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Mayoral candidates weigh in on city’s police budget

Part 2 of the Citizen’s six-part series: Six Questions for Six Mayoral Candidates
RCMP detachment2017
The City of Prince George has requested an independent review of the city's policing needs.

This week the Prince George Citizen will be posting a six-part series: Six Questions for Six Mayoral Candidates.

The focus of the series is to allow voters to hear from the candidates running for mayor on how they would handle real issues which will be coming before the next city council. The candidate’s answers have only been edited for clarity, and are posted in alphabetical order.

QUESTION: In February, Prince George city council requested an independent review of the city’s policing needs. The report, expected back later this year, will likely indicate that Prince George needs to add a significant number of additional RCMP officers due to the higher-than-average caseload per officer in the city. At an approximate cost of $200,000 per officer per year, would you support increasing the city’s annual RCMP budget to act on the recommendations of the report? Why or why not? 


No. The taxpayers already spend nearly 40 per cent (over $54 million) of their entire tax pool on protective services. I feel we can re-prioritize our policing efforts and achieve much better results.  Additionally, adequately addressing the homeless issue will alleviate some of the pressure on our officers. I also feel the city needs to take a more proactive approach with the province to ensure crown prosecutors actually prosecute those who continually break the law.

Police officers arrest and then continue to rearrest the same individuals over and over as there is seemingly no consequence for their criminal behaviour. This discourages the officers and the public and continues to consume valuable policing resources.


I believe in throwing money at solutions, not problems.

If the Prince George RCMP presents city council with a solid plan to improve enforcement, reduce crime and lower caseloads, I’ll be the first one with my hand in the air to vote for more police officers.


Mitchell did not respond to the Citizen’s request for comment as of Friday afternoon. This story will be updated, should Mitchell respond at a later date.


Policing costs will have to be increased to deal with the crime happening in the downtown areas: this increased policing is part of my plan to deal with the homeless issues.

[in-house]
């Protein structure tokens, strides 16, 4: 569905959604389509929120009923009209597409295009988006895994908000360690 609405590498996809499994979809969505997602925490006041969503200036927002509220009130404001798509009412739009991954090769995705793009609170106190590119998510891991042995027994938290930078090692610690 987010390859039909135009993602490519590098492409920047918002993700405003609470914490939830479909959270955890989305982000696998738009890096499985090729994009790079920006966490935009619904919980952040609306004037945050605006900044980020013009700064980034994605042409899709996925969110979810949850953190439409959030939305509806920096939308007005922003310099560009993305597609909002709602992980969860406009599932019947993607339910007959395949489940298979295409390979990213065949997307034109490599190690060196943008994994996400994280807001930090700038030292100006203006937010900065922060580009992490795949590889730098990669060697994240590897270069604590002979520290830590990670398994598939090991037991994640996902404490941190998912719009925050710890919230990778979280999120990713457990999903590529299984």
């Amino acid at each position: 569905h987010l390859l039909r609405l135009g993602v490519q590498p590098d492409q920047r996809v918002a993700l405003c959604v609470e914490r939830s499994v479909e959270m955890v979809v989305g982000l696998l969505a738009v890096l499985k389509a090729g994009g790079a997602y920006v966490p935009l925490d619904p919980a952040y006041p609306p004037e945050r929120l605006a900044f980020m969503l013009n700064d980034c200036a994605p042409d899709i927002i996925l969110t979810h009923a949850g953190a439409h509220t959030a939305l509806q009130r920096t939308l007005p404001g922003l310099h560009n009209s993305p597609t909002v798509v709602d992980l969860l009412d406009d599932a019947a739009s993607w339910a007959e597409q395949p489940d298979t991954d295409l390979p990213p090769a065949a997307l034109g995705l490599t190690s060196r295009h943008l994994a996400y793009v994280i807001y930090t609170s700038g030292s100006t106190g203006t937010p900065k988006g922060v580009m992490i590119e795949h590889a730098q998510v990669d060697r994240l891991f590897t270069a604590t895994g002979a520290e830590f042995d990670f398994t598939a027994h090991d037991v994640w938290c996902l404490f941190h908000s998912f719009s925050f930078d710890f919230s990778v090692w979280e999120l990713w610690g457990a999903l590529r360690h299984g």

The City has no actual jurisdiction to deal directly with health related issues: that is a Provincial area of jurisdiction.  In the medium and long term we will want the Province to do the right thing and create a drug addiction and mental health facility in this area. Until that happens we will have problems with arson, assault, other property damage, security for people in the downtown, and enhanced expenses associated with emergency health responses to drug overdoses. 

A first step is increased policing to reduce the incidence of crime; the second approach is to have all stakeholders agree on what the Province must do; the third step is to organize such stakeholders as  a focused intense political action group to compel the government of the Province to create the needed facility to deal with addiction and mental health issues of homeless people.

We obviously cannot arrest our way out of this issue: what we can do is bring offenders into the criminal justice system and refer them, once they are in the system, to health related resources already in place. Those health related resources are quite limited, since they are funded and under the jurisdiction of the provincial government.  We need to make the areas of the City affected by crime related to drug addiction and mental health issues safer, and less vulnerable to property damage.


No, more police officers will not solve the problem.  A refocus of current priorities of the RCMP needs to considered towards services such as Car 60.


Before committing to additional resources and consequential property tax hikes, we need to understand the entire challenge.

The RCMP are facing a significant recruiting crisis due to a lack of resources and retirements. Until we address “catch and release” justice approaches and get tougher on repeat and violent offenders, the revolving door justice system will result in significant caseloads for current officers.

We need to work with senior governments to address core issues within the justice system and determine sustainable staffing levels for Prince George’s RCMP.

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